HOUSING BLOG WEEK. Shaun Spiers: Let’s Build, But Build Beautifully

Shaun Spiers, Chief Executive of the Campaign to Protect Rural England (CPRE), calls for a reinvigorated building programme to address housing scarcity in both towns and country, while safeguarding the countrysideIF_Blog_Week_CPRE

Yes, we need to build more homes and share them out more fairly. I will come to that. But first it is worth saying that there is an aesthetic dimension to intergenerational fairness.

Focussing on a fair distribution of material goods and life chances is understandable. But other things also matter. Beautiful, interesting, historic places make for better lives. They should be as much a part of our inheritance as material prosperity.

This country is blessed with some of the finest countryside in the world. We have wonderful towns and cities, dripping in history. But we also have far too many ugly, third-rate developments; depressing townscapes; bland, car-dependent estates of anonymous, anywhere houses sprawling into the countryside.

And we risk creating more of them. If setting targets and building homes are two different things, there is an even greater difference between setting targets and creating good places to live.

The target culture

The Labour government was keen on targets. Under Gordon Brown, house building increased and additions to the housing stock exceeded household formation (as they had from the mid-1970s). But too many new homes were built for investment rather than need. And then came the crash.

The Coalition came in arguing that top-down targets had resulted in too much strife and too few houses. Their solution, beneath the localist rhetoric, was to get local authorities to release more land in the expectation that the house builders would then build more homes.

It did not work (as the Government has begun to realise) because land availability is not the problem. There is plenty of land, much of it with planning permission. Recent CPRE research has established that there is suitable brownfield land available for at least a million homes, most of it in the high demand areas of London and the wider Southeast. The stock of brownfield land increases every year: it is like a stream, not a reservoir. And there is untapped potential to build many more homes on small sites that are rarely included in capacity studies.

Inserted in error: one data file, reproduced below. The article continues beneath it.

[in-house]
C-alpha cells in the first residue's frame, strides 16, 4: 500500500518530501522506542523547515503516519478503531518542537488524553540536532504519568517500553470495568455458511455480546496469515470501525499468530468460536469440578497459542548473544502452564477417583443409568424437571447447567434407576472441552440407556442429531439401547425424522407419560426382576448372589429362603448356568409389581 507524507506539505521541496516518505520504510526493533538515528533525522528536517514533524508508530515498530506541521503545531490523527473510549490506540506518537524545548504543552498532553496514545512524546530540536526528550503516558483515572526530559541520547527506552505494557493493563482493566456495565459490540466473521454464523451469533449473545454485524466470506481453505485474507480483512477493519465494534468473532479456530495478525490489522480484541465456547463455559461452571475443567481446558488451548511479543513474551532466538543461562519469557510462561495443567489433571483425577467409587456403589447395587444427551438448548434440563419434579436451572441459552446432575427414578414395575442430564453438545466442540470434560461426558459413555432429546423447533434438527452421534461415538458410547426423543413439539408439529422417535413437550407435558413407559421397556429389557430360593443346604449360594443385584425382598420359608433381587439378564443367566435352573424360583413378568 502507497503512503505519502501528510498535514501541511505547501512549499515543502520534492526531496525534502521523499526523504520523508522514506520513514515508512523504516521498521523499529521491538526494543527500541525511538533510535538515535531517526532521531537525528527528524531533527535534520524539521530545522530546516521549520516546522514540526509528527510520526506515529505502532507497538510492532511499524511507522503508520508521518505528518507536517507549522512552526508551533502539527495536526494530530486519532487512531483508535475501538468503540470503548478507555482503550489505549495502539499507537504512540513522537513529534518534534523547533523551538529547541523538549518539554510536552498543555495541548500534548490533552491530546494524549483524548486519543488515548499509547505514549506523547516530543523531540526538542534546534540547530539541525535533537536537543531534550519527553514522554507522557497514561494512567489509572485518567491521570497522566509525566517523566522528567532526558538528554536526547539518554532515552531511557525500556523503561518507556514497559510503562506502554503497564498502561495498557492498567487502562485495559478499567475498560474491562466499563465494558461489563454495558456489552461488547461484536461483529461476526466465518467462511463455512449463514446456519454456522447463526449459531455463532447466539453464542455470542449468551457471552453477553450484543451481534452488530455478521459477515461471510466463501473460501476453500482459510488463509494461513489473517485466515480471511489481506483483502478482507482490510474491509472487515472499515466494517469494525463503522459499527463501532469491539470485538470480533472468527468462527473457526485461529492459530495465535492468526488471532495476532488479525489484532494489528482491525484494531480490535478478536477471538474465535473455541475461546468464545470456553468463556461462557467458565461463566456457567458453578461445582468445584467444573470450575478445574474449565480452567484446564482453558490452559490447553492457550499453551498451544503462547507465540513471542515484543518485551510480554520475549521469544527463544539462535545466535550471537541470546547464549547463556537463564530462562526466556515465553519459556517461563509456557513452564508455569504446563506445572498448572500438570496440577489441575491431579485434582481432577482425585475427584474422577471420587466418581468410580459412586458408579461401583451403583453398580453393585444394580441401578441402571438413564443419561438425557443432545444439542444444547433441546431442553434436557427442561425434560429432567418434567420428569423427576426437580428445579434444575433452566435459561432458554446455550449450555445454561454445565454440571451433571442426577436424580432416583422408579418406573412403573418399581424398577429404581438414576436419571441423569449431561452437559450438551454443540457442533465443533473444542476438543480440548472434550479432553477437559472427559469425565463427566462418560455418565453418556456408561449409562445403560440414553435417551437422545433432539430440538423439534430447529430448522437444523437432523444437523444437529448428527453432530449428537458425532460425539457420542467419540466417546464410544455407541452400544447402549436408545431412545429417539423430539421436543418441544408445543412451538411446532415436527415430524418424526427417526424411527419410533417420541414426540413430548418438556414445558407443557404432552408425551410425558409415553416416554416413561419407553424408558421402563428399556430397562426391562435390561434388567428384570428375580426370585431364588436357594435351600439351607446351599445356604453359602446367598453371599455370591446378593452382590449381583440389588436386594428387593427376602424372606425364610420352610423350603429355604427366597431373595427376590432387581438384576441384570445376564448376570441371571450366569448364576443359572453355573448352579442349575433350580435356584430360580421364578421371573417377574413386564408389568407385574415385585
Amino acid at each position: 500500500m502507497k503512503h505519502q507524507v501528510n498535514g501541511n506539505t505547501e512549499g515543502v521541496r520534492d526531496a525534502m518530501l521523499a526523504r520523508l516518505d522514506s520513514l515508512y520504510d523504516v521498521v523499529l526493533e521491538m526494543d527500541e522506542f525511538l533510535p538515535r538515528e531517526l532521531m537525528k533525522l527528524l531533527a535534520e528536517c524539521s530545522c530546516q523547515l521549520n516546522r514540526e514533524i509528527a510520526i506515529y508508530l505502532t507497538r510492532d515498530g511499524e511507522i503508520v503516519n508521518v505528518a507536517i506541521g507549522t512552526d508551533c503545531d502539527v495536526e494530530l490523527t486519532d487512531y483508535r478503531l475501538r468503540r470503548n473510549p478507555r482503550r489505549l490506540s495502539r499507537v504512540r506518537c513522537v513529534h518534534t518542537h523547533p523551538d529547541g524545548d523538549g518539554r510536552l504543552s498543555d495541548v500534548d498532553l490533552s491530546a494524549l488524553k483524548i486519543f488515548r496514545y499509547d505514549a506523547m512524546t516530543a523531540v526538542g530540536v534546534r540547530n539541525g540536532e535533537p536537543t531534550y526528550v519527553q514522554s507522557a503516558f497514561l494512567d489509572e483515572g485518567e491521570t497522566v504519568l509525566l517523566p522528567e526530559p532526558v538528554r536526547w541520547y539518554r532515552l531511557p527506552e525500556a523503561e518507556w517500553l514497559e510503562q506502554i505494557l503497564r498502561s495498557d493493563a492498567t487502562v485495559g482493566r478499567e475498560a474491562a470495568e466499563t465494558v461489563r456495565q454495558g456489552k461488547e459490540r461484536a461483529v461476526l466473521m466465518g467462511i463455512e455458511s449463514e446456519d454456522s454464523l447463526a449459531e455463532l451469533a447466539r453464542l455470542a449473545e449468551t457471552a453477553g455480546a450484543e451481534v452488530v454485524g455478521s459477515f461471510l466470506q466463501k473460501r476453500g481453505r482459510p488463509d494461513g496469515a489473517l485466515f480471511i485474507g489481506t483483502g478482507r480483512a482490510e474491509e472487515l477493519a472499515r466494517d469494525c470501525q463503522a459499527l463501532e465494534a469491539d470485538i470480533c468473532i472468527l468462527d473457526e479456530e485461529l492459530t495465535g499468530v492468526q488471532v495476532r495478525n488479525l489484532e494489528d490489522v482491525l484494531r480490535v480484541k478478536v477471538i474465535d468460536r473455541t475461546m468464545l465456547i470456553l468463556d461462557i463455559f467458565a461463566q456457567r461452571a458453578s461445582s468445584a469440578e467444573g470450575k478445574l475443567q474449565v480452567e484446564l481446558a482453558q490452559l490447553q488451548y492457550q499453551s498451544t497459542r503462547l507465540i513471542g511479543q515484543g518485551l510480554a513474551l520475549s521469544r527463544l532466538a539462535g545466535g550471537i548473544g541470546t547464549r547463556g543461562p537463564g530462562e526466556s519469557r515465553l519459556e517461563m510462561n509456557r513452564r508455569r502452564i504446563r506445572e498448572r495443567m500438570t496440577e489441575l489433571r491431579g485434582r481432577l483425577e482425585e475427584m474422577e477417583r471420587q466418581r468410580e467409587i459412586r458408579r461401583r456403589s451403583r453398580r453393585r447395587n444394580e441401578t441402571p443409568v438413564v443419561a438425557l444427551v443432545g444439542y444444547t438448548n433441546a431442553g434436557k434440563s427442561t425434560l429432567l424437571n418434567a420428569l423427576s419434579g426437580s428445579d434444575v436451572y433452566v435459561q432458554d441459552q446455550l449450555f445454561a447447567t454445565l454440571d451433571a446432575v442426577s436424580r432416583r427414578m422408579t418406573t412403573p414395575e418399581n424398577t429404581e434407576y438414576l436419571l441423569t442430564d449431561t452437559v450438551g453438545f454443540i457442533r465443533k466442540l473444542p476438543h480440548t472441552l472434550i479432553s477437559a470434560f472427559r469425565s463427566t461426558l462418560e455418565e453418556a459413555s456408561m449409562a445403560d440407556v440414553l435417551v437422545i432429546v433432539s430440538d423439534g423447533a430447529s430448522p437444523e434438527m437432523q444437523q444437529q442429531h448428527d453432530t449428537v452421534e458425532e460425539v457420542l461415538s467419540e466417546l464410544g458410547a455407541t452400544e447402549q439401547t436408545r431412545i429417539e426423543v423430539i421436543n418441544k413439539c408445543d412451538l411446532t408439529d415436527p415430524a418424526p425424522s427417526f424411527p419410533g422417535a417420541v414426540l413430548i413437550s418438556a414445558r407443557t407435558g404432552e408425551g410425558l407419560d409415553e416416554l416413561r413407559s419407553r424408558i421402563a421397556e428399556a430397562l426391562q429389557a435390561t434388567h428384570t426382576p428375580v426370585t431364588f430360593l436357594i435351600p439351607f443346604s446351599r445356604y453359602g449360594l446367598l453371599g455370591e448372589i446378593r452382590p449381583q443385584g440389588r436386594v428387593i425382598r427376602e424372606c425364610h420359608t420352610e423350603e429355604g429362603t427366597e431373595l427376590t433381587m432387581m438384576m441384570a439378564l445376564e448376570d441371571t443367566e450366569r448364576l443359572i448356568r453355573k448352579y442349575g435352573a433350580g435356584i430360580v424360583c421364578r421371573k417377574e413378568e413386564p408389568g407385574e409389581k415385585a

Who is not building any more?

The problem is finding the people to build the houses we need. For 35 years after the war, when the country comfortably built more than 200,000 homes every year, the state built at least half of them. Then we largely stopped building social housing. The theory was that the private sector would increase its output to compensate, and that increased supply would help depress house price inflation. But the private sector showed an unsurprising reluctance to play this game. Its output has remained pretty constant since the war, allowing for wider economic factors such as interest rates.

Worse, the output of the small and medium-sized enterprises (SMEs) that used to build over two-thirds of private houses has declined steeply, leaving governments reliant on a few big house builders with little interest in greatly increasing their output. Given more greenfield land, they will build on it – but instead of, not as well as, building in towns and cities. When they do build in towns and cities, particularly London, many of these homes will be sold off-plan to foreign investors. This applies even to companies that argue the need to build in the Green Belt in order to meet housing need.

Seeking solutions

The state builds few houses; SMEs are struggling; and the major builders have no economic interest in increasing their output to meet housing need. So what is to be done?